The rest of loop 1, I ran from aid station to aid station as best I could, but my legs were in agony and tightening up rapidly. My 4-hour marathon goal seemed like a pipe dream. I was sucking down Coke and water, but what I really wanted was salt.


Mile 9: Only another half-loop to special needs, I thought. I saw Ed and Talia taking pictures and cheering, which was great! It's impossible to walk when those guys are around.

Mile 10: The aid stations were rapidly descending into what appeared to be war zones; the short loops meant that they were being bombarded constantly with two-way traffic. They quickly ran out of Coke. Then they ran out of Gatorade. The peanuts were long gone. Even the mosquito repellent had been snatched up. This race was starting to give off a distinctly Survivor-like vibe.

Mile 13: Calves cramping like rocks, my running stints were getting shorter and slower. Reaching the turn-around, I looked for the special needs bags, but saw nothing. I just wanted my freaking V8 juice, because it was the only source of electrolytes on the entire course, and I was caked with salt. It felt like we were hiking in the Everglades.

Mile 14: The swarms descended. I heard a buzzing in my ear, then saw one on my arm. The mosquitoes' race had begun, and their aid stations were fully stocked. There was not the slightest breeze to keep them off, and everywhere, people were swatting and clawing.  Here's a picture of my back taken the morning after the race:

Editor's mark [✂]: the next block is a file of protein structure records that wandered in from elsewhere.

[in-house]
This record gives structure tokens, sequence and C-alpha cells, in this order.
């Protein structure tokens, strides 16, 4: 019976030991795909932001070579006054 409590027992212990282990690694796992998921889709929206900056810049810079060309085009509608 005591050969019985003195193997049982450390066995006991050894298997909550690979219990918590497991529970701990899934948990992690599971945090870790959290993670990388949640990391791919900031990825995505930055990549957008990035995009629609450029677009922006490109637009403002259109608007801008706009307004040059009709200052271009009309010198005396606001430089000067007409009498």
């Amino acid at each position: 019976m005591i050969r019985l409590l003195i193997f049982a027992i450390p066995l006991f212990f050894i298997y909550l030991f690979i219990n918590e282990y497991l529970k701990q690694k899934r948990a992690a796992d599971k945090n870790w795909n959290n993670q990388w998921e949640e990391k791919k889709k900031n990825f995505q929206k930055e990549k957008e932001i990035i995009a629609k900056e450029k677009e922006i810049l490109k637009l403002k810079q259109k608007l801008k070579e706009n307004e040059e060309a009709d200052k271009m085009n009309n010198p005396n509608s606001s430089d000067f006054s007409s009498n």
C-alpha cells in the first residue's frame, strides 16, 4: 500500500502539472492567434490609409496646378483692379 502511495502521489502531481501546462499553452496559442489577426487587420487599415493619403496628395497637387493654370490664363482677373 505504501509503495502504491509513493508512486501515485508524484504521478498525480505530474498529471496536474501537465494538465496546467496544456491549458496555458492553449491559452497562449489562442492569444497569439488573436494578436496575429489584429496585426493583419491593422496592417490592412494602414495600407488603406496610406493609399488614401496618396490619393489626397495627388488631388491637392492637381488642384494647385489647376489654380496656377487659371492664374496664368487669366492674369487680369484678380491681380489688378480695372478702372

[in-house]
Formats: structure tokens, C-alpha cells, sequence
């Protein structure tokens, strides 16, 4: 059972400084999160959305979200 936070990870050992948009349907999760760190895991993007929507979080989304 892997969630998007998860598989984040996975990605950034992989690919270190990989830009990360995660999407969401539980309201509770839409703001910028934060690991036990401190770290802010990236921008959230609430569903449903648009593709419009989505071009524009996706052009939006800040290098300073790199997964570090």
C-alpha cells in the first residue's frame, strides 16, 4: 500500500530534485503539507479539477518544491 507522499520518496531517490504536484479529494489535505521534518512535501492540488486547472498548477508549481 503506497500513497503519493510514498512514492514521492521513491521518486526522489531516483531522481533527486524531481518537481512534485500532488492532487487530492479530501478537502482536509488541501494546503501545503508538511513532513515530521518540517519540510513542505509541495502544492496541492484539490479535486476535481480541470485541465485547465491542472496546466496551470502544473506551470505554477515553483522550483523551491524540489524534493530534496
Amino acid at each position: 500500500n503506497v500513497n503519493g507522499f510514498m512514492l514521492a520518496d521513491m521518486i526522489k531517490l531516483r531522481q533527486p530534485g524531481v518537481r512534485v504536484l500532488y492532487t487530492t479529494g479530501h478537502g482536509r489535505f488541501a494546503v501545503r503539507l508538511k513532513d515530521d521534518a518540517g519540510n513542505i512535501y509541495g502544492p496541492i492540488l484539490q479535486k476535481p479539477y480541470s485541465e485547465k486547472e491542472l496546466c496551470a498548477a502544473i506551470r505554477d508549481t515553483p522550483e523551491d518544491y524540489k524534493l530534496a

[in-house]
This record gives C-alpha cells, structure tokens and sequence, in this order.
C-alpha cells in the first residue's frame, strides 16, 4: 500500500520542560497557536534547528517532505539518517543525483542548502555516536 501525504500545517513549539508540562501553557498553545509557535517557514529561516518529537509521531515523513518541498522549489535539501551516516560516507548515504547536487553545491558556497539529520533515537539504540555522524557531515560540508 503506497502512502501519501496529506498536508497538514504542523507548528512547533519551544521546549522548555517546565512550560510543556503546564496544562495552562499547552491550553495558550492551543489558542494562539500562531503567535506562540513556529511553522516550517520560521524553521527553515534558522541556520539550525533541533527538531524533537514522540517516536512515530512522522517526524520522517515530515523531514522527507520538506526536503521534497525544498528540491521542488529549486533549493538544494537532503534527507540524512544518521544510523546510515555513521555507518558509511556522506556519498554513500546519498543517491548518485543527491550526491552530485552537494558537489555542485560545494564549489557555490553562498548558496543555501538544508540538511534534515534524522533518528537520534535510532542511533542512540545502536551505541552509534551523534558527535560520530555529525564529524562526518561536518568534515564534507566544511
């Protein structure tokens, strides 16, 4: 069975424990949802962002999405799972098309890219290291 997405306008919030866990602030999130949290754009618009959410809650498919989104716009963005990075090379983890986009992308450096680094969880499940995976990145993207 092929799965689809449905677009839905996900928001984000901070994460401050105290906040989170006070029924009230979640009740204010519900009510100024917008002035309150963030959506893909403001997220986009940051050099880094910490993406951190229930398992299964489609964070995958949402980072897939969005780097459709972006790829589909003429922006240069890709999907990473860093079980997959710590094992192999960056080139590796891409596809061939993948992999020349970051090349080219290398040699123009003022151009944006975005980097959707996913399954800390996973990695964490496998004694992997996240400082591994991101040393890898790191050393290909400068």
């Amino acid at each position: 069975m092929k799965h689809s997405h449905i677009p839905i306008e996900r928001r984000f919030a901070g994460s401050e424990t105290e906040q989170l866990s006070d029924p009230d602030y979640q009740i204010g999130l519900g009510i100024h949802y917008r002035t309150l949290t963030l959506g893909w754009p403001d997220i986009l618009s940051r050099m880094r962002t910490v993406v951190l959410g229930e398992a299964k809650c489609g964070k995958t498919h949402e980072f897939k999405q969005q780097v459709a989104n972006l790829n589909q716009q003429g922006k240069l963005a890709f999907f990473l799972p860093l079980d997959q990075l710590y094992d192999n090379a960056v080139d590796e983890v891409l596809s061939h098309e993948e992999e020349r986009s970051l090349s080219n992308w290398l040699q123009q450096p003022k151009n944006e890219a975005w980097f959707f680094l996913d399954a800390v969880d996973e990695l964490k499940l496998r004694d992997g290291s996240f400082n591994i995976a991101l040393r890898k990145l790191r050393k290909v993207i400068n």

Mile 16: Nearing the end of the second loop. There was still no sign of the special needs bags, yet we were almost 2/3 of the way through the run. None of the volunteers understood what I was even talking about. Honestly, I began to get very frustrated and discouraged. My race was falling apart in front of my eyes, and I just couldn't move forward. The swatting grew more vigorous.

Mile 17: A young-looking racer from Mexico, walking beside me, asks me in a despairing voice how far a marathon is. Suddenly, I feel better.


I'd finished two complete loops of the run course, and there were still no signs of the special needs bags. The aid stations were basically out of everything except water, gels, and powerbars, and I wasn't drinking the water because I was getting lightheaded and didn't want to risk hyponatremia. And, in truth, I was getting pretty darn angry. I'd trained my ass off for a year, and had executed a perfect race. I hadn't gotten sick, I'd stayed disciplined on my pacing and nutrition, but here I was, cramping up so badly that I had to stretch against a tree after every time I tried to run.